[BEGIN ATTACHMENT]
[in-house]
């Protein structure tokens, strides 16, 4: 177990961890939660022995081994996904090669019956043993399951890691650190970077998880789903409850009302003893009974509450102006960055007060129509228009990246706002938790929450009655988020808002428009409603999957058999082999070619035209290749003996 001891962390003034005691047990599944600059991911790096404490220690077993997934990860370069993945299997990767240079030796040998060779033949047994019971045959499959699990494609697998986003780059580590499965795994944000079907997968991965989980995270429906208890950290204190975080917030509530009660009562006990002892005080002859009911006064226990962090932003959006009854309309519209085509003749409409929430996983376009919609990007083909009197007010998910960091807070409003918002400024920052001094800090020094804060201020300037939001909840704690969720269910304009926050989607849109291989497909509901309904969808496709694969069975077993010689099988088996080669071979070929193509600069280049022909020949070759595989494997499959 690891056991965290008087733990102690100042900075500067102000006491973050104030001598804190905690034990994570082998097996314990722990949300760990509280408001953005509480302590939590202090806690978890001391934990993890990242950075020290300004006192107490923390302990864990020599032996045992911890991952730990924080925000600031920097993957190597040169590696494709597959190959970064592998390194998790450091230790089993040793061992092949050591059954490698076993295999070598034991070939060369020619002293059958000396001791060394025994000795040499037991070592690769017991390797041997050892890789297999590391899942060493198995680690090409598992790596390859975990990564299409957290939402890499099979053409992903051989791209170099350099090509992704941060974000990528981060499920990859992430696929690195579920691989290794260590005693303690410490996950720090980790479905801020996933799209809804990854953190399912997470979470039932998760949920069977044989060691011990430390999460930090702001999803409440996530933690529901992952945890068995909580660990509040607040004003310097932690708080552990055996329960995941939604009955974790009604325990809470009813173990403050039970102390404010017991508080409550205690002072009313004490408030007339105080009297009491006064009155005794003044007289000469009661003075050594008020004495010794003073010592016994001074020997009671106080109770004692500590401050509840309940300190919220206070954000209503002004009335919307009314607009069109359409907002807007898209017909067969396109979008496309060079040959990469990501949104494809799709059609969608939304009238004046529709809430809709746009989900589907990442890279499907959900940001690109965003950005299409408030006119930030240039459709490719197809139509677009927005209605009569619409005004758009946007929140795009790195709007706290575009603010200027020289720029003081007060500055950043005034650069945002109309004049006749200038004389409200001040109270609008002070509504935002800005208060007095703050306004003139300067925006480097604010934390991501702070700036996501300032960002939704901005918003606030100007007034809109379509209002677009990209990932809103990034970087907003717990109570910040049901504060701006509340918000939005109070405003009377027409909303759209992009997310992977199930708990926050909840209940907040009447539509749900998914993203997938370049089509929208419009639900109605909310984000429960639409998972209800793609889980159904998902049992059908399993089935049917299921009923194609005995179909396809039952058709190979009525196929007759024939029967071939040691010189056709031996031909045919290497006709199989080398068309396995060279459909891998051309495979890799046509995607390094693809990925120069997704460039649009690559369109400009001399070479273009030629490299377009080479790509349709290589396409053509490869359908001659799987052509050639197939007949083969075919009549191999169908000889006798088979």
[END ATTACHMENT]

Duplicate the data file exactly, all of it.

[in-house]
């Protein structure tokens, strides 16, 4: 177990961890939660022995081994996904090669019956043993399951890691650190970077998880789903409850009302003893009974509450102006960055007060129509228009990246706002938790929450009655988020808002428009409603999957058999082999070619035209290749003996 001891962390003034005691047990599944600059991911790096404490220690077993997934990860370069993945299997990767240079030796040998060779033949047994019971045959499959699990494609697998986003780059580590499965795994944000079907997968991965989980995270429906208890950290204190975080917030509530009660009562006990002892005080002859009911006064226990962090932003959006009854309309519209085509003749409409929430996983376009919609990007083909009197007010998910960091807070409003918002400024920052001094800090020094804060201020300037939001909840704690969720269910304009926050989607849109291989497909509901309904969808496709694969069975077993010689099988088996080669071979070929193509600069280049022909020949070759595989494997499959 690891056991965290008087733990102690100042900075500067102000006491973050104030001598804190905690034990994570082998097996314990722990949300760990509280408001953005509480302590939590202090806690978890001391934990993890990242950075020290300004006192107490923390302990864990020599032996045992911890991952730990924080925000600031920097993957190597040169590696494709597959190959970064592998390194998790450091230790089993040793061992092949050591059954490698076993295999070598034991070939060369020619002293059958000396001791060394025994000795040499037991070592690769017991390797041997050892890789297999590391899942060493198995680690090409598992790596390859975990990564299409957290939402890499099979053409992903051989791209170099350099090509992704941060974000990528981060499920990859992430696929690195579920691989290794260590005693303690410490996950720090980790479905801020996933799209809804990854953190399912997470979470039932998760949920069977044989060691011990430390999460930090702001999803409440996530933690529901992952945890068995909580660990509040607040004003310097932690708080552990055996329960995941939604009955974790009604325990809470009813173990403050039970102390404010017991508080409550205690002072009313004490408030007339105080009297009491006064009155005794003044007289000469009661003075050594008020004495010794003073010592016994001074020997009671106080109770004692500590401050509840309940300190919220206070954000209503002004009335919307009314607009069109359409907002807007898209017909067969396109979008496309060079040959990469990501949104494809799709059609969608939304009238004046529709809430809709746009989900589907990442890279499907959900940001690109965003950005299409408030006119930030240039459709490719197809139509677009927005209605009569619409005004758009946007929140795009790195709007706290575009603010200027020289720029003081007060500055950043005034650069945002109309004049006749200038004389409200001040109270609008002070509504935002800005208060007095703050306004003139300067925006480097604010934390991501702070700036996501300032960002939704901005918003606030100007007034809109379509209002677009990209990932809103990034970087907003717990109570910040049901504060701006509340918000939005109070405003009377027409909303759209992009997310992977199930708990926050909840209940907040009447539509749900998914993203997938370049089509929208419009639900109605909310984000429960639409998972209800793609889980159904998902049992059908399993089935049917299921009923194609005995179909396809039952058709190979009525196929007759024939029967071939040691010189056709031996031909045919290497006709199989080398068309396995060279459909891998051309495979890799046509995607390094693809990925120069997704460039649009690559369109400009001399070479273009030629490299377009080479790509349709290589396409053509490869359908001659799987052509050639197939007949083969075919009549191999169908000889006798088979």